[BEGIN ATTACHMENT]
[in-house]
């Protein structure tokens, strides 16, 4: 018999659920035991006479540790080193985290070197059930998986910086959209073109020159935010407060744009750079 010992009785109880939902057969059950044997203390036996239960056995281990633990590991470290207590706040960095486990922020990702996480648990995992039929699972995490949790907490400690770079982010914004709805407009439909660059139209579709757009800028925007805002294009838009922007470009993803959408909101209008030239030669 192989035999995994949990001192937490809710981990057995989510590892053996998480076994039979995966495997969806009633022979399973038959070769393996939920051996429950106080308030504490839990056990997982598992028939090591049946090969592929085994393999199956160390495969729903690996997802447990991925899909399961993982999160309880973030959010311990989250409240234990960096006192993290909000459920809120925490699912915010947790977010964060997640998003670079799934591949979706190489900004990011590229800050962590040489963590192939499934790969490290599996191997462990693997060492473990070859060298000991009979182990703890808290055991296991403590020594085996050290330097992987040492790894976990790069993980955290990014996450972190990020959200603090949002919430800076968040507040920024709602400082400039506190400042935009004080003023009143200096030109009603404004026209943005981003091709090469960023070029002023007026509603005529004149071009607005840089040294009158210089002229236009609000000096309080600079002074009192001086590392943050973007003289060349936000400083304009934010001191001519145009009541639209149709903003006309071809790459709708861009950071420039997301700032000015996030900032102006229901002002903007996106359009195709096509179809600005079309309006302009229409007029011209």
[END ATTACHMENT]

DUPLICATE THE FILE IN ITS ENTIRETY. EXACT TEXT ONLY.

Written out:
[in-house]
């Protein structure tokens, strides 16, 4: 018999659920035991006479540790080193985290070197059930998986910086959209073109020159935010407060744009750079 010992009785109880939902057969059950044997203390036996239960056995281990633990590991470290207590706040960095486990922020990702996480648990995992039929699972995490949790907490400690770079982010914004709805407009439909660059139209579709757009800028925007805002294009838009922007470009993803959408909101209008030239030669 192989035999995994949990001192937490809710981990057995989510590892053996998480076994039979995966495997969806009633022979399973038959070769393996939920051996429950106080308030504490839990056990997982598992028939090591049946090969592929085994393999199956160390495969729903690996997802447990991925899909399961993982999160309880973030959010311990989250409240234990960096006192993290909000459920809120925490699912915010947790977010964060997640998003670079799934591949979706190489900004990011590229800050962590040489963590192939499934790969490290599996191997462990693997060492473990070859060298000991009979182990703890808290055991296991403590020594085996050290330097992987040492790894976990790069993980955290990014996450972190990020959200603090949002919430800076968040507040920024709602400082400039506190400042935009004080003023009143200096030109009603404004026209943005981003091709090469960023070029002023007026509603005529004149071009607005840089040294009158210089002229236009609000000096309080600079002074009192001086590392943050973007003289060349936000400083304009934010001191001519145009009541639209149709903003006309071809790459709708861009950071420039997301700032000015996030900032102006229901002002903007996106359009195709096509179809600005079309309006302009229409007029011209």